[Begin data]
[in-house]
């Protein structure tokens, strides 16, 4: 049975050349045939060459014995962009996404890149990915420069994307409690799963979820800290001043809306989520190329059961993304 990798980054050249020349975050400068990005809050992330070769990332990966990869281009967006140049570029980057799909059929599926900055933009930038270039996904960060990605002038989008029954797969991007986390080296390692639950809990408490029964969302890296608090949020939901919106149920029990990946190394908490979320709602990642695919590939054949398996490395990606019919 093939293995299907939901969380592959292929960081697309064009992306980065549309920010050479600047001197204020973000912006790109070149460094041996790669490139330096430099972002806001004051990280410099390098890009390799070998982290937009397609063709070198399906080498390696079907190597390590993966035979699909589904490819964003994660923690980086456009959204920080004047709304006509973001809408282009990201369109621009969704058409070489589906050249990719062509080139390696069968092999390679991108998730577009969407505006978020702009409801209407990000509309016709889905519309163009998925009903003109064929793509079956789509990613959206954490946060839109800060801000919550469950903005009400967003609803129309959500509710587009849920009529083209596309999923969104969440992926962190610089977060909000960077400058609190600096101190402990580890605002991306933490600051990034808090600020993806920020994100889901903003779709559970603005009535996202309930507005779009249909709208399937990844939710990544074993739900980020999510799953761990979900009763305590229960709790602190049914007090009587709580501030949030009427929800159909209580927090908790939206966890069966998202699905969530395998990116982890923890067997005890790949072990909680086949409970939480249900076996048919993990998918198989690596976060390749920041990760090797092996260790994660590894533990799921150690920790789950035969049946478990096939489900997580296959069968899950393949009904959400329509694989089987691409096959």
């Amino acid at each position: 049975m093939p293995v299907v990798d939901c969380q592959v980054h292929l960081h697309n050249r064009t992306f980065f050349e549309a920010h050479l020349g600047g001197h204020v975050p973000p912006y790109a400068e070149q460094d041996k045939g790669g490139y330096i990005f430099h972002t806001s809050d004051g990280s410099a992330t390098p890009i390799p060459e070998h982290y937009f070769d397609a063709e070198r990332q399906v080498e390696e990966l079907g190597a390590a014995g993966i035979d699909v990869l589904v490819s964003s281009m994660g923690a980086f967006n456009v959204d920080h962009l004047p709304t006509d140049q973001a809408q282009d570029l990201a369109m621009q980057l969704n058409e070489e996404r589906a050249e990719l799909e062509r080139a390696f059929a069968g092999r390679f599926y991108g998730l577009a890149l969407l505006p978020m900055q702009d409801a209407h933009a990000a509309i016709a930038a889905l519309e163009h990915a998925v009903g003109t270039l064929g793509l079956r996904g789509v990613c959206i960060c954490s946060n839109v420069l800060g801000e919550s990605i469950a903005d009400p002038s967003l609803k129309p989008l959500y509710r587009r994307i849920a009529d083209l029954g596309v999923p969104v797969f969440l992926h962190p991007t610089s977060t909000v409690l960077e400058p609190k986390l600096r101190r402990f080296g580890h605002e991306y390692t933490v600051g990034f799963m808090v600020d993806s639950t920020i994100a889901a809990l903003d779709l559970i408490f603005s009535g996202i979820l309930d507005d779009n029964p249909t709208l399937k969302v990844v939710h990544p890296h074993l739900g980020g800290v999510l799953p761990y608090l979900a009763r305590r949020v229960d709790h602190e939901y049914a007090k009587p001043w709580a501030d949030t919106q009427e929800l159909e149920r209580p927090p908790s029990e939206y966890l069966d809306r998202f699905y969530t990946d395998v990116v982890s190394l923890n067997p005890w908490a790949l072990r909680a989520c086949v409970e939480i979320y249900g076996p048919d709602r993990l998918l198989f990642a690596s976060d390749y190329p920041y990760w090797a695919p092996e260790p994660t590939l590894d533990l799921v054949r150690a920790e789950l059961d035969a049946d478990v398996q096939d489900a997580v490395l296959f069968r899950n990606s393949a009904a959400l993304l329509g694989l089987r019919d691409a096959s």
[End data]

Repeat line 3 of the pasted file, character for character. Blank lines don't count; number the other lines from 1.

């Amino acid at each position: 049975m093939p293995v299907v990798d939901c969380q592959v980054h292929l960081h697309n050249r064009t992306f980065f050349e549309a920010h050479l020349g600047g001197h204020v975050p973000p912006y790109a400068e070149q460094d041996k045939g790669g490139y330096i990005f430099h972002t806001s809050d004051g990280s410099a992330t390098p890009i390799p060459e070998h982290y937009f070769d397609a063709e070198r990332q399906v080498e390696e990966l079907g190597a390590a014995g993966i035979d699909v990869l589904v490819s964003s281009m994660g923690a980086f967006n456009v959204d920080h962009l004047p709304t006509d140049q973001a809408q282009d570029l990201a369109m621009q980057l969704n058409e070489e996404r589906a050249e990719l799909e062509r080139a390696f059929a069968g092999r390679f599926y991108g998730l577009a890149l969407l505006p978020m900055q702009d409801a209407h933009a990000a509309i016709a930038a889905l519309e163009h990915a998925v009903g003109t270039l064929g793509l079956r996904g789509v990613c959206i960060c954490s946060n839109v420069l800060g801000e919550s990605i469950a903005d009400p002038s967003l609803k129309p989008l959500y509710r587009r994307i849920a009529d083209l029954g596309v999923p969104v797969f969440l992926h962190p991007t610089s977060t909000v409690l960077e400058p609190k986390l600096r101190r402990f080296g580890h605002e991306y390692t933490v600051g990034f799963m808090v600020d993806s639950t920020i994100a889901a809990l903003d779709l559970i408490f603005s009535g996202i979820l309930d507005d779009n029964p249909t709208l399937k969302v990844v939710h990544p890296h074993l739900g980020g800290v999510l799953p761990y608090l979900a009763r305590r949020v229960d709790h602190e939901y049914a007090k009587p001043w709580a501030d949030t919106q009427e929800l159909e149920r209580p927090p908790s029990e939206y966890l069966d809306r998202f699905y969530t990946d395998v990116v982890s190394l923890n067997p005890w908490a790949l072990r909680a989520c086949v409970e939480i979320y249900g076996p048919d709602r993990l998918l198989f990642a690596s976060d390749y190329p920041y990760w090797a695919p092996e260790p994660t590939l590894d533990l799921v054949r150690a920790e789950l059961d035969a049946d478990v398996q096939d489900a997580v490395l296959f069968r899950n990606s393949a009904a959400l993304l329509g694989l089987r019919d691409a096959s």